High Hampton Inn
Blogging From Our Little Corner Of Cashiers And Highlands, North Carolina

Posts Tagged ‘hiking’

High Hampton Inn Celebrates 90 Years of Making Memories in 2012

February 28th, 2012 by Staff

Historic Photo of the High Hampton Inn

Many things have changed during the span of the last 90 years.  Communication has evolved from Morse code to iPhones, sixteen US presidents have ruled the country, and popular music stars have gone from flapper to rapper.  Few places today can proudly say they are still around after that amount of time and still maintain the traditions that were popular when they first opened.   High Hampton Inn is one of those places.

Fred and Ed still offer children hayrides each summer

What appealed to guests about High Hampton in 1922 is the same in 2012.  Tradition reigns here, where gentlemen don coats and ties for dinner, high tea is served everyday at 4 p.m., miniature donkeys Fred and Ed still offer children hayrides each summer, and Southern favorites like High Hampton Fried Chicken make an appearance on the menu each week.  At an elevation of 3,600 feet above sea level, “air conditioning” in the summer is still a cool mountain breeze through an open window, especially since evening temperatures drop into the low 60s in July and August.  Free from the trappings of technology, the Inn encourages you to unplug from today’s seemingly omnipresent tech-fueled world and reconnect with family and friends.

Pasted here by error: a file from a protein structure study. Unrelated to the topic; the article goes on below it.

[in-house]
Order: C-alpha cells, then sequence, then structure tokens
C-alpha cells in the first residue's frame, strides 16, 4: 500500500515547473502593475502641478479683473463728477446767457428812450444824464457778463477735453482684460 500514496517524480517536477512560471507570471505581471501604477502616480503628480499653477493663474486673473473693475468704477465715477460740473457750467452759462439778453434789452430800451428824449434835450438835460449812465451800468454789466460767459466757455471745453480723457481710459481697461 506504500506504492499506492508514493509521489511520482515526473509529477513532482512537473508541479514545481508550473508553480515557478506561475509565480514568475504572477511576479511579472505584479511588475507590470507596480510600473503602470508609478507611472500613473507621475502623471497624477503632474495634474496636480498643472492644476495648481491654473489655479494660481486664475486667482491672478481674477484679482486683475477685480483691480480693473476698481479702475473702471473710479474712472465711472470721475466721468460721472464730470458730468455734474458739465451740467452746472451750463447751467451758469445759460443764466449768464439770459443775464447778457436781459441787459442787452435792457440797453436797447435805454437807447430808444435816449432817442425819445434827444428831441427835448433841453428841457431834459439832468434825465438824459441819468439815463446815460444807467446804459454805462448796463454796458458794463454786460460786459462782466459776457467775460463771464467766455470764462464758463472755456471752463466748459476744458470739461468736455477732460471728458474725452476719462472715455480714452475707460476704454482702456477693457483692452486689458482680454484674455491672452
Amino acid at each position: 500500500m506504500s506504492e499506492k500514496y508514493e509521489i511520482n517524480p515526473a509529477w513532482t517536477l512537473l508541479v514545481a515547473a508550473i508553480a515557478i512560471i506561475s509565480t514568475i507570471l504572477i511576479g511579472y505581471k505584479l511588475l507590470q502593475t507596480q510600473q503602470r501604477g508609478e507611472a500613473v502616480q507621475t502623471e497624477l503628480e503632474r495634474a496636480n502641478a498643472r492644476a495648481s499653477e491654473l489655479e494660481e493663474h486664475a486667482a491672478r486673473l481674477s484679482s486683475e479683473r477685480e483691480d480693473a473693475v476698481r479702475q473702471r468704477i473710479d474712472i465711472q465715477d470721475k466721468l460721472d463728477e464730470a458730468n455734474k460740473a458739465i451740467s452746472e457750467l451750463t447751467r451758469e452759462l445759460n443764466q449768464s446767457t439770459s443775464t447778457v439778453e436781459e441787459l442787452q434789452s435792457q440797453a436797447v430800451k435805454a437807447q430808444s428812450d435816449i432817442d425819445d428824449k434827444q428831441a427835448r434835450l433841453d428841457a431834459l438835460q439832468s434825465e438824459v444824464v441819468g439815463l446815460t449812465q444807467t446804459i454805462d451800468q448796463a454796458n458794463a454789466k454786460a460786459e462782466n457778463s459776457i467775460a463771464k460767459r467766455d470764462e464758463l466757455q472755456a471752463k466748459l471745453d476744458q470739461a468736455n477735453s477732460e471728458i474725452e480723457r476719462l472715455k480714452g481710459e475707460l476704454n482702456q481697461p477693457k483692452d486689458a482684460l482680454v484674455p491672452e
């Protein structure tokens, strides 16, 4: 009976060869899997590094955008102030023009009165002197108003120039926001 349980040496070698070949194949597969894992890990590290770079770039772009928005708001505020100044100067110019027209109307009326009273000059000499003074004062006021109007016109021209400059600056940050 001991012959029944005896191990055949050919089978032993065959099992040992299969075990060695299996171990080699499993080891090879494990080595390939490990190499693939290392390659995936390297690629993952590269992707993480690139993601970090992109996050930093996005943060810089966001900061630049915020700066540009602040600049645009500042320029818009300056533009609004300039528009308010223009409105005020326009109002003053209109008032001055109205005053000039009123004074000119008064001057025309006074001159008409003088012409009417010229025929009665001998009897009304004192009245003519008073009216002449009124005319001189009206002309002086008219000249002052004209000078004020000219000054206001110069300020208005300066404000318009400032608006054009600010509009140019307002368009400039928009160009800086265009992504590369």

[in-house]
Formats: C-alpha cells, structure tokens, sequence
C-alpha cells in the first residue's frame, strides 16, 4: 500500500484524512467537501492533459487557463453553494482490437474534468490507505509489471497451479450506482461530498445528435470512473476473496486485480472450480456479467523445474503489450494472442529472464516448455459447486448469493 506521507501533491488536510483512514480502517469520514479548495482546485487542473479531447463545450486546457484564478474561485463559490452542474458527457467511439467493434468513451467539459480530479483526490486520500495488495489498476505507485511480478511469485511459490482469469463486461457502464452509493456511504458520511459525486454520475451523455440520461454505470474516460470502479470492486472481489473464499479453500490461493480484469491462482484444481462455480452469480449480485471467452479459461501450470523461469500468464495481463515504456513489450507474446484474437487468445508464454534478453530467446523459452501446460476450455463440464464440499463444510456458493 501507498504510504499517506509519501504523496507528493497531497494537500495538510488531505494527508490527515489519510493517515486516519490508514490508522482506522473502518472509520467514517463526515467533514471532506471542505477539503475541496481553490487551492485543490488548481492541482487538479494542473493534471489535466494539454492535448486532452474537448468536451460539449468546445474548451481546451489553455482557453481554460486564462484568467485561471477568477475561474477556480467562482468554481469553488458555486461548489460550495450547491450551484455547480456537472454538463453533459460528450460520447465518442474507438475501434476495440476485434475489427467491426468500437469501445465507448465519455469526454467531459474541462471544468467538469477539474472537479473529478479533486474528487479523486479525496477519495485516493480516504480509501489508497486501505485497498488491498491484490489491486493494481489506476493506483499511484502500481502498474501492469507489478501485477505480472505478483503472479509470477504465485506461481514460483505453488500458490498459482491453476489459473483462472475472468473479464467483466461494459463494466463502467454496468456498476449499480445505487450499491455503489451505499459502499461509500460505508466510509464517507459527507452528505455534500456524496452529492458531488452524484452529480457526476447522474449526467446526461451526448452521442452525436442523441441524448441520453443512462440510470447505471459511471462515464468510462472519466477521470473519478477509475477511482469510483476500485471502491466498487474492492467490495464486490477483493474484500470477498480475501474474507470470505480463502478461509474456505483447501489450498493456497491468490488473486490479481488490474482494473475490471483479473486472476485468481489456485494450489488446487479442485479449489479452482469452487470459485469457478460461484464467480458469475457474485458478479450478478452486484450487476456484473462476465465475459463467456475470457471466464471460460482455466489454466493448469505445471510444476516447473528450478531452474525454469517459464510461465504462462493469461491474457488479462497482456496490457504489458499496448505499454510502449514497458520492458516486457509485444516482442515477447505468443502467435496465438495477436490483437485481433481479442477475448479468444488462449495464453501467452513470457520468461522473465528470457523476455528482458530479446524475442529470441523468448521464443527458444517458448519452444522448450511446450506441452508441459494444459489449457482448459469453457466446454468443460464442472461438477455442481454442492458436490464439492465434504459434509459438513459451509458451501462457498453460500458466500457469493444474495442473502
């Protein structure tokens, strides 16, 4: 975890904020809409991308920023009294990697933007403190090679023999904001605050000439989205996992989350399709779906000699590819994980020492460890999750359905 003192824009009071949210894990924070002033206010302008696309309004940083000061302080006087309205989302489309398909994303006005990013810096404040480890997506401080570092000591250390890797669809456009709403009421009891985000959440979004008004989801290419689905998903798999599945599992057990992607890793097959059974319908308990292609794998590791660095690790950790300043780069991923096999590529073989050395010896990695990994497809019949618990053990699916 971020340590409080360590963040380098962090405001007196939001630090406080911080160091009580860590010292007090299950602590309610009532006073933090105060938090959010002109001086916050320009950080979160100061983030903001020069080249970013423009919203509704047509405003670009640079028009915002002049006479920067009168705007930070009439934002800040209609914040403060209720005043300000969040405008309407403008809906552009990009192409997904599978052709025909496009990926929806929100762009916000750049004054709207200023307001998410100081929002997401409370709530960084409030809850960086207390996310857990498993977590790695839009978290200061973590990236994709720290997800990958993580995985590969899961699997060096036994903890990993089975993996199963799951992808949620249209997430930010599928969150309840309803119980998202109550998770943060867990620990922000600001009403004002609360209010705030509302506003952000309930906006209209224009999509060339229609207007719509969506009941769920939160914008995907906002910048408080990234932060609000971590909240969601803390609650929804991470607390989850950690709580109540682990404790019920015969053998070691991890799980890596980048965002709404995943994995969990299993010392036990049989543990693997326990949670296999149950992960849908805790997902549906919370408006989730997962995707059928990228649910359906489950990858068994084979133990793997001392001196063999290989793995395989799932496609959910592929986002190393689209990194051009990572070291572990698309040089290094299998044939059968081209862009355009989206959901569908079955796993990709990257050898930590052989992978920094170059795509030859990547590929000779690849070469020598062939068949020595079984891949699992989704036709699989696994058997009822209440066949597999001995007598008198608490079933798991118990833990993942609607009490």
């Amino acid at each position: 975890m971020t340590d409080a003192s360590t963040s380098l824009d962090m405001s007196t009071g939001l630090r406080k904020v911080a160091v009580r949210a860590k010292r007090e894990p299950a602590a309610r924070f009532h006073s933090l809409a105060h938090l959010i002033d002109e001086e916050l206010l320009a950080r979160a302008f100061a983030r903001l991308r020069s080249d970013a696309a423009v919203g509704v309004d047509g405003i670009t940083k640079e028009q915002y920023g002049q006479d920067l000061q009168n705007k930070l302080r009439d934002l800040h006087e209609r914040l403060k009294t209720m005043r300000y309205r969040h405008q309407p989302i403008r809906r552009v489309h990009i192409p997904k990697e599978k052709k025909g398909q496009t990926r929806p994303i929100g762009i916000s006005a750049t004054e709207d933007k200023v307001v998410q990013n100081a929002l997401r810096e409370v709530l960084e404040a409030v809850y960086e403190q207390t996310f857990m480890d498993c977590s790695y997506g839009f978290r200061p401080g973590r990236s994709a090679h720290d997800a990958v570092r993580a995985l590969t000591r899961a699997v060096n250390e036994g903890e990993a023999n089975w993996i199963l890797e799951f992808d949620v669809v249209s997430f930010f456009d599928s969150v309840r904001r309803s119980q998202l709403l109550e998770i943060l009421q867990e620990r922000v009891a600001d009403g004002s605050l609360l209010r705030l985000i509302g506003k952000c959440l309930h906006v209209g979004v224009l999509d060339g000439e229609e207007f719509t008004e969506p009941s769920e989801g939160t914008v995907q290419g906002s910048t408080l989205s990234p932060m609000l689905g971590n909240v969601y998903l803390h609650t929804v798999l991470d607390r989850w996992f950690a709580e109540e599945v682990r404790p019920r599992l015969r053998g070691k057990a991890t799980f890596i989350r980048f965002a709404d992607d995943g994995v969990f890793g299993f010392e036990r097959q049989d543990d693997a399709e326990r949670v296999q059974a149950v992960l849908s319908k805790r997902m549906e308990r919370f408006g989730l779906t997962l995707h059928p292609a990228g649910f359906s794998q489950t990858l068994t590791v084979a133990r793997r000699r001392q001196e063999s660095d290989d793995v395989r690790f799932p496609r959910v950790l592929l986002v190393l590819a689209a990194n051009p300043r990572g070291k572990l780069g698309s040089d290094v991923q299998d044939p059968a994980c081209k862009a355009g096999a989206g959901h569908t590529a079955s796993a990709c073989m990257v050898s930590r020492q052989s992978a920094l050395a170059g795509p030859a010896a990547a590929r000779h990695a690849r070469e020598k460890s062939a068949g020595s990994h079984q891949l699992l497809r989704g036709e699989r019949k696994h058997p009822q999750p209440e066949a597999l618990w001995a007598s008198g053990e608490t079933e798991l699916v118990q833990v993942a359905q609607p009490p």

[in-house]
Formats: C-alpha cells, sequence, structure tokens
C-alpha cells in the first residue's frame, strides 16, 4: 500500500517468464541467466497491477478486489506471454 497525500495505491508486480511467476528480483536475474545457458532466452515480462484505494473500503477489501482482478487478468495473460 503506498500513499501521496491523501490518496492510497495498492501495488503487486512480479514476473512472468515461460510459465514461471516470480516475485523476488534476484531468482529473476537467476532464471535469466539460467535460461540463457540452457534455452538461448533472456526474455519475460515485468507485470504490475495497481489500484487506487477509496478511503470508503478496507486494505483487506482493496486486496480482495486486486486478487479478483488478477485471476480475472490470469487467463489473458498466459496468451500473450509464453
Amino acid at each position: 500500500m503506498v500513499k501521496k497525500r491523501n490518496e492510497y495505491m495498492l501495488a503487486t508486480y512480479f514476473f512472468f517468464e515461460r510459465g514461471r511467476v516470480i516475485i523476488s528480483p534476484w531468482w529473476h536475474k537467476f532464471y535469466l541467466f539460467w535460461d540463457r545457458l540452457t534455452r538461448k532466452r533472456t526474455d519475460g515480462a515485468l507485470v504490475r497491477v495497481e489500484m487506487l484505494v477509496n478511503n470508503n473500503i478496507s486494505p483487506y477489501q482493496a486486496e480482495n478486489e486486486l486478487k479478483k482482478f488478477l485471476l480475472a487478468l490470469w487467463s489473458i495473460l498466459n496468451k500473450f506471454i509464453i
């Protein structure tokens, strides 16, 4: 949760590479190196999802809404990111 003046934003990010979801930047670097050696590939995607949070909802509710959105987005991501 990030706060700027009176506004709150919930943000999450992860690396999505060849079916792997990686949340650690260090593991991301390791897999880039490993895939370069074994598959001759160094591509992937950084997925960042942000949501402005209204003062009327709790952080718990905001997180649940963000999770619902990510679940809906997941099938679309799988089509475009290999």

Our mountain setting makes High Hampton the ideal location for outdoor recreation.  A George W. Cobb-designed golf course, six clay tennis courts, miles of hiking trails, and a 35-acre lake for swimming, boating and fishing await you.  A European spa with a plethora of pampering treatments is perfect if you want to relax.  The interactive summer children’s programs are perfect for families looking for entertainment that doesn’t require a gaming system.

Golf overlooking Jewel Lake

House Parties have become a tradition for many families and feature picnics on the side lawn overlooking the lake, live music and entertainment, and family games and activities.  We also offer a number of workshops and golf and tennis clinics throughout the year.

Making a splash in Hampton Lake

Since we are located in the heart of the Blue Ridge Mountains, you have easy access to the quaint antique shops, boutiques, and art galleries located throughout Cashiers and nearby Highlands.  The area’s unique geography also boasts hundreds of waterfalls, quiet lakes, stone mountains, and rhododendron forests.

Memories and families are at the core of High Hampton.  In the estate’s more than 200-year history, it has changed hands only three times.  In the mid-nineteenth century, General Wade Hampton, who would later become governor of South Carolina and then a U.S. Senator, purchased the property.  He later gave the property to his niece, Caroline Hampton, and her husband, Dr. William Stewart Halsted.  In 1922, E.L. McKee, a Sylva businessman and industrialist purchased High Hampton, starting a family tradition that continues with his grandson, Will, who oversees the property today.